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"Attention Everyone, Time Out!": Safety Attitudes and Checklist Practices in Anesthesiology in Germany. A Cross-Sectional Study.

Neuhaus, Christopher MD; Spies, Aline MD; Wilk, Henryk; Weigand, Markus A. MD; Lichtenstern, Christoph MD
Journal of Patient Safety: Post Author Corrections: June 1, 2017
doi: 10.1097/PTS.0000000000000386
Original Article: PDF Only

Background: The use of perioperative checklists has generated a growing body of evidence pointing toward reduction of mortality and morbidity, improved compliance with guidelines, reduction of adverse events, and improvements in human factor-related areas. Usual quality management metrics generally fall short in assessing compliance with their perioperative application. Our study assessed application attitudes and compliance with safety measures centered around the World Health Organization (WHO) "Safe Surgery Saves Lives" campaign as perceived by anesthesia professionals in Germany.

Methods: Three hundred sixteen physicians and nurses participated in our cross-sectional survey, and 304 completed all 35 questions.

Results: Only 59.5% of participants had knowledge of the theoretical framework behind the WHO campaign. During the "sign-in," patient ID and surgical site were checked in 99.6% and 95.1% as recommended by the WHO. Allergies were addressed by 89.2%, expected difficult airway by 65.7%, and the availability of blood products by 70.5%. A total of 84.9% of participants advocated for the time-out to include all persons present in the operating room, which was the case in 57.0%. A total of 40.8% stated that the time-out was only performed between anesthetist and surgeon; in 17.0% of cases, the patient was simultaneously draped and/or surgically scrubbed. No significant differences between hospital types were observed.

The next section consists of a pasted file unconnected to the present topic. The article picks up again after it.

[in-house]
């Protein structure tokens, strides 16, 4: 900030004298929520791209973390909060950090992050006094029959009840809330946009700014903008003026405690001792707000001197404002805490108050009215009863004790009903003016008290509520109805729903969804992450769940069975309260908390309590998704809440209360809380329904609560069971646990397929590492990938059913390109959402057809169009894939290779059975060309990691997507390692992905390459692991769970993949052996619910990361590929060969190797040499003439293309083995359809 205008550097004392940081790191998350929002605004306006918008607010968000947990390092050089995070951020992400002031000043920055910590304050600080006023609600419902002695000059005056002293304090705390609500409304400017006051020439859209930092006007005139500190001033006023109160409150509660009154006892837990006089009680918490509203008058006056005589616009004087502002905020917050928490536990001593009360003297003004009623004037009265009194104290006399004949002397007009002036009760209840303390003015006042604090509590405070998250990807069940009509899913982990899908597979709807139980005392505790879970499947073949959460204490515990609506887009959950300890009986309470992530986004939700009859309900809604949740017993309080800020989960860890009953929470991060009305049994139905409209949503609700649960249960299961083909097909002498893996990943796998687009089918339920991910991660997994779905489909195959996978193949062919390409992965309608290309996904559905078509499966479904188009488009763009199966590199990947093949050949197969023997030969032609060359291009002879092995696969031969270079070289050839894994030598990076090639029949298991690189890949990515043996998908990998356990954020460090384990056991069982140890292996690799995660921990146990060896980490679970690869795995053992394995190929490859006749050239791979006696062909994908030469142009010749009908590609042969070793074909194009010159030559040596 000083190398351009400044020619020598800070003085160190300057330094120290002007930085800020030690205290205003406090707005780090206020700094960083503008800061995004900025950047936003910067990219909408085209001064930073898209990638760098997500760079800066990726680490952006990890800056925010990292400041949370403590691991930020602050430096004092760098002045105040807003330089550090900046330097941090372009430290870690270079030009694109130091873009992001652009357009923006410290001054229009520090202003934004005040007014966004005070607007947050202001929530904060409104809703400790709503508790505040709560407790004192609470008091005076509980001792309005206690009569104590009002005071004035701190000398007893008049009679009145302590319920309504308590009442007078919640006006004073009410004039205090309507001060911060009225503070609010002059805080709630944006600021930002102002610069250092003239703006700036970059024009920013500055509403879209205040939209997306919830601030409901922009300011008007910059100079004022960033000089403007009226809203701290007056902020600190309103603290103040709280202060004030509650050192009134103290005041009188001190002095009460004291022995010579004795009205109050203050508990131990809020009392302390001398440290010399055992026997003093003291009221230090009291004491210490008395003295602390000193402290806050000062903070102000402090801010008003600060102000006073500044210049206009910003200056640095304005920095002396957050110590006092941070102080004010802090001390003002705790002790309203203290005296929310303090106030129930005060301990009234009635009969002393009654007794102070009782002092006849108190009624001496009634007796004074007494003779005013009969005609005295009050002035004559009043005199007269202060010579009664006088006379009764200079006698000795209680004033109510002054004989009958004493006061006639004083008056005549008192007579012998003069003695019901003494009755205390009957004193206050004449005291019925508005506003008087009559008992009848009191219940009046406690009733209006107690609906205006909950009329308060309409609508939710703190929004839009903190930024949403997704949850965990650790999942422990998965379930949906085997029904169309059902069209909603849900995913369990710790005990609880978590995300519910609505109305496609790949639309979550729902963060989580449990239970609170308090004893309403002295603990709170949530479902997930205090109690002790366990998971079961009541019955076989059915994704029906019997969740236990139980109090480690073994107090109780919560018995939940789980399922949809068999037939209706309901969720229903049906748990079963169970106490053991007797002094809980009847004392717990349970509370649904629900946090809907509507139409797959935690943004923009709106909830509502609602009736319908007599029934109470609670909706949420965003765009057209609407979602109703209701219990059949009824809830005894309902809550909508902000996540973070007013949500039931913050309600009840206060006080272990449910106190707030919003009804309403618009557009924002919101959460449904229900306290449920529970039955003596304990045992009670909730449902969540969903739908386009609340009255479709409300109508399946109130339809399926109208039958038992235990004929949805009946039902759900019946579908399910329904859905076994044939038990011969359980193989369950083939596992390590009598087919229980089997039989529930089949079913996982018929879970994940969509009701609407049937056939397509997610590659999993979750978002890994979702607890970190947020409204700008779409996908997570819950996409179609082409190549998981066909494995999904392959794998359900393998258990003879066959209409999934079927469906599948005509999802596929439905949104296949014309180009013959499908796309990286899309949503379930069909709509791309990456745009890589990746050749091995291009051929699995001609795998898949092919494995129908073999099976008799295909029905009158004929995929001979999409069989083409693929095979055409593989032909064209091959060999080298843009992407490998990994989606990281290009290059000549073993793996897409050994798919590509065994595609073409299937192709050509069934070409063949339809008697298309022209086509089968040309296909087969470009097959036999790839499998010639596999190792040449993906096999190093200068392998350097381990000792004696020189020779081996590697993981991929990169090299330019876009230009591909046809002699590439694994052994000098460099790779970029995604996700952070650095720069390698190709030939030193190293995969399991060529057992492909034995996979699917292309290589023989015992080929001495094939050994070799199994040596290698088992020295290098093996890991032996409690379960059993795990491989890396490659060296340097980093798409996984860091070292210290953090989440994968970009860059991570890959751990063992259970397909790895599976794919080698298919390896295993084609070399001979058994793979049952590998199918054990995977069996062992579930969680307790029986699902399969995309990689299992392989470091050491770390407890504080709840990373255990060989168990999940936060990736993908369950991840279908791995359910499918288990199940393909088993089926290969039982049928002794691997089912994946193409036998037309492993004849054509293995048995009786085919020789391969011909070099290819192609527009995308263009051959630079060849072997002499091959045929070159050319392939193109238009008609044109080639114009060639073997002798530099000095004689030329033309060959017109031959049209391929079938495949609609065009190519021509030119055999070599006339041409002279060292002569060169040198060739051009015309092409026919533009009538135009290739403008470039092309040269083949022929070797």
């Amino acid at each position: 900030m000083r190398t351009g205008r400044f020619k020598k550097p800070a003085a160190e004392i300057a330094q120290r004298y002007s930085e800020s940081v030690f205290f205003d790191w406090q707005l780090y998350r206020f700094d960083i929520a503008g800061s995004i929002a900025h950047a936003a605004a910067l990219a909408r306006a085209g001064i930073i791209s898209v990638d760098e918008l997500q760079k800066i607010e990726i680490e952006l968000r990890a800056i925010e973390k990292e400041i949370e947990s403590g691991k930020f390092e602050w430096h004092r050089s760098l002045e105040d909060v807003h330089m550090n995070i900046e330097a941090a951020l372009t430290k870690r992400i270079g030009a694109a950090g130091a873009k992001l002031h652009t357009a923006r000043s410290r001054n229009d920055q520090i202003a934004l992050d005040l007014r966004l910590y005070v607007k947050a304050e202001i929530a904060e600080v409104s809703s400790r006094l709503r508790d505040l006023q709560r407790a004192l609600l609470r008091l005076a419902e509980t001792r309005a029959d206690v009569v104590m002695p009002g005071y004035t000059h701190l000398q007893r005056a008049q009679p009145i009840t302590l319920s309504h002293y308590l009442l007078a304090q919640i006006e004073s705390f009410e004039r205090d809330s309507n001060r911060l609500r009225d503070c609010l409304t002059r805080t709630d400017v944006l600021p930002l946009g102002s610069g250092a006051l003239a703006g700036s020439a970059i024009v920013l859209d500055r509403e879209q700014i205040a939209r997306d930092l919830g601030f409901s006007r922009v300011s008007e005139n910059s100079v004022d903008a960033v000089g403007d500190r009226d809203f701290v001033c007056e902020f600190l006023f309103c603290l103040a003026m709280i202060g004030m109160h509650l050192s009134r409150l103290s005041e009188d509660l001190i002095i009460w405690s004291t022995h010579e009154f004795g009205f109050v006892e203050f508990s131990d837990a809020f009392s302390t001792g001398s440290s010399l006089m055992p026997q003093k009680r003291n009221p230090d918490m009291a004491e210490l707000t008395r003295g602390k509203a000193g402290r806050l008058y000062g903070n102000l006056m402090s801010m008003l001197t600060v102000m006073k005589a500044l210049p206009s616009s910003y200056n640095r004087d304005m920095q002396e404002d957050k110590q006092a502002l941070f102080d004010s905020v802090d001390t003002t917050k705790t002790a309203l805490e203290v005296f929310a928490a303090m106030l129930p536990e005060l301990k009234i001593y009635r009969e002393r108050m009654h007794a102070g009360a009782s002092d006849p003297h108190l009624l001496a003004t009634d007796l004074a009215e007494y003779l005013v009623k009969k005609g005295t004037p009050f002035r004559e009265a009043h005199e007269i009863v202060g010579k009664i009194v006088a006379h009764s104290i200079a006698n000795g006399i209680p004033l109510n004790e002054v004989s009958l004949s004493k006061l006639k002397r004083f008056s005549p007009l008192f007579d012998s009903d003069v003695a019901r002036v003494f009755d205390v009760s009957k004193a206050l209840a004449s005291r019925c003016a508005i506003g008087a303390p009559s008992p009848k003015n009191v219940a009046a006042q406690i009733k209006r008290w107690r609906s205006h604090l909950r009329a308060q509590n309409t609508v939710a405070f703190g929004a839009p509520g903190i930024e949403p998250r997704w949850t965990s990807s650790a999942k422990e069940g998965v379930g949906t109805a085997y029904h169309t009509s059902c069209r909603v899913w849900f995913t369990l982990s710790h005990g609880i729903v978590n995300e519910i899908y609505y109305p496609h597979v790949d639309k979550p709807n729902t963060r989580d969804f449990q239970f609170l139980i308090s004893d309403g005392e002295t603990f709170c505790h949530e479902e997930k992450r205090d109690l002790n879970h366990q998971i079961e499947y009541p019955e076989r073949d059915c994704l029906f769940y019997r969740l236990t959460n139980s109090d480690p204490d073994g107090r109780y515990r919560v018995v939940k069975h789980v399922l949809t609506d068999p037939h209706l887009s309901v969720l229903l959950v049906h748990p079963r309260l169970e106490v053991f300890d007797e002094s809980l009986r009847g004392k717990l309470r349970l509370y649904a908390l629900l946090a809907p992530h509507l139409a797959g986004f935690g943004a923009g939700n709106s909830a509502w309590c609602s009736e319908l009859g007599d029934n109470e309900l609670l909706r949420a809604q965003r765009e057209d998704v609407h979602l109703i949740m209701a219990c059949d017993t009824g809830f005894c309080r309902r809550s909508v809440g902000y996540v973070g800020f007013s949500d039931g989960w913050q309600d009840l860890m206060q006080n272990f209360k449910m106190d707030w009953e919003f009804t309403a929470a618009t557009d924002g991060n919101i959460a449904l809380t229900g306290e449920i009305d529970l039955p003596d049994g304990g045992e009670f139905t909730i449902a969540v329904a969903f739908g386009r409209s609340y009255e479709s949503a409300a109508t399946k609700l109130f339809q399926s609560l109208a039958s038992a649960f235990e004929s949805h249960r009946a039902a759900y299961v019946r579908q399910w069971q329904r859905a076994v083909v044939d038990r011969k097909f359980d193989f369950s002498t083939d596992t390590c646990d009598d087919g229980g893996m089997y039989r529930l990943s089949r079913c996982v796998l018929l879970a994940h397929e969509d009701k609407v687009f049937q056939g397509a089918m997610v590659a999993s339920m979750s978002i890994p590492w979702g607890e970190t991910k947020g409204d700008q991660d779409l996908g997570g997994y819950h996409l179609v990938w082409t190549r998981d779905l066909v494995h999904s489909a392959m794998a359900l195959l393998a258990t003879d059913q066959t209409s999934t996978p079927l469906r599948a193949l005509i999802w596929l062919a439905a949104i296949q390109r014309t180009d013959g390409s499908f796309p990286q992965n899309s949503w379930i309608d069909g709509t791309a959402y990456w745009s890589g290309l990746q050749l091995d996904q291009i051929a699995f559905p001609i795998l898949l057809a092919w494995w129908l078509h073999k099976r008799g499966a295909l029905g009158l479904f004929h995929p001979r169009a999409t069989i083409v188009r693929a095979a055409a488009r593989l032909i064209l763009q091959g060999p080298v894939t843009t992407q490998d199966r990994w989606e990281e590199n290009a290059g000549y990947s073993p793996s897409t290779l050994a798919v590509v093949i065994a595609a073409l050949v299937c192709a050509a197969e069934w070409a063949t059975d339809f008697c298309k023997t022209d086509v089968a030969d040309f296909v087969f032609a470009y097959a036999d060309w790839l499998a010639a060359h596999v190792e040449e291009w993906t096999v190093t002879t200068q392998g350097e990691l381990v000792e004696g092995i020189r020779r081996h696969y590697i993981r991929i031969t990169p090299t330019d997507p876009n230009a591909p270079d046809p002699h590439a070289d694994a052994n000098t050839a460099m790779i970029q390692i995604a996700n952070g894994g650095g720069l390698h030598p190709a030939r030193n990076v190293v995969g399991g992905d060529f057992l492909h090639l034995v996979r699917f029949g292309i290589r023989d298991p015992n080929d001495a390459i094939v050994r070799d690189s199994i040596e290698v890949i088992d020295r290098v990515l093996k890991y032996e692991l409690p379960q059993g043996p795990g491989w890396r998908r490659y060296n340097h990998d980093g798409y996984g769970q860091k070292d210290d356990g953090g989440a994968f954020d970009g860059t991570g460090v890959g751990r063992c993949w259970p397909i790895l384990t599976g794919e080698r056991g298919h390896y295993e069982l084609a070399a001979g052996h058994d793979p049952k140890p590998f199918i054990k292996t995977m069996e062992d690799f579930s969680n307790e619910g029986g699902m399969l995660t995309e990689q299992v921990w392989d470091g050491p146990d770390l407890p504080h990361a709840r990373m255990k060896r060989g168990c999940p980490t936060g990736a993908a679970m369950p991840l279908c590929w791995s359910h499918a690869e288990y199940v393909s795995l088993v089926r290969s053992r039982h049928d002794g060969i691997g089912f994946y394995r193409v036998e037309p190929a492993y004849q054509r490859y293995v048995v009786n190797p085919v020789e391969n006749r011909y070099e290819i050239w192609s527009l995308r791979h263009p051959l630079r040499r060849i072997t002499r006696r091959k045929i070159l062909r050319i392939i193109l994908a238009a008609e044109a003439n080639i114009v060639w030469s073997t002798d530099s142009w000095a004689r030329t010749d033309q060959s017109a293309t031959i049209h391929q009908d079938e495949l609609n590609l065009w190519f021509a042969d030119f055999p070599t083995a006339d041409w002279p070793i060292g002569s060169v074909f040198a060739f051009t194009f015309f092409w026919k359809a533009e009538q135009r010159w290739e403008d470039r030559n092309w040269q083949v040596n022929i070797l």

Conclusions: Our study paints a heterogeneous picture of the implementation, usage, and safety attitudes concerning the Safe Surgery Checklist as promoted by the WHO. The lack of standardized execution and team-mindedness can be taken as further evidence for the importance of interdisciplinary training focusing on human factors, communication, and collaboration rather than the mere implementation by decree.

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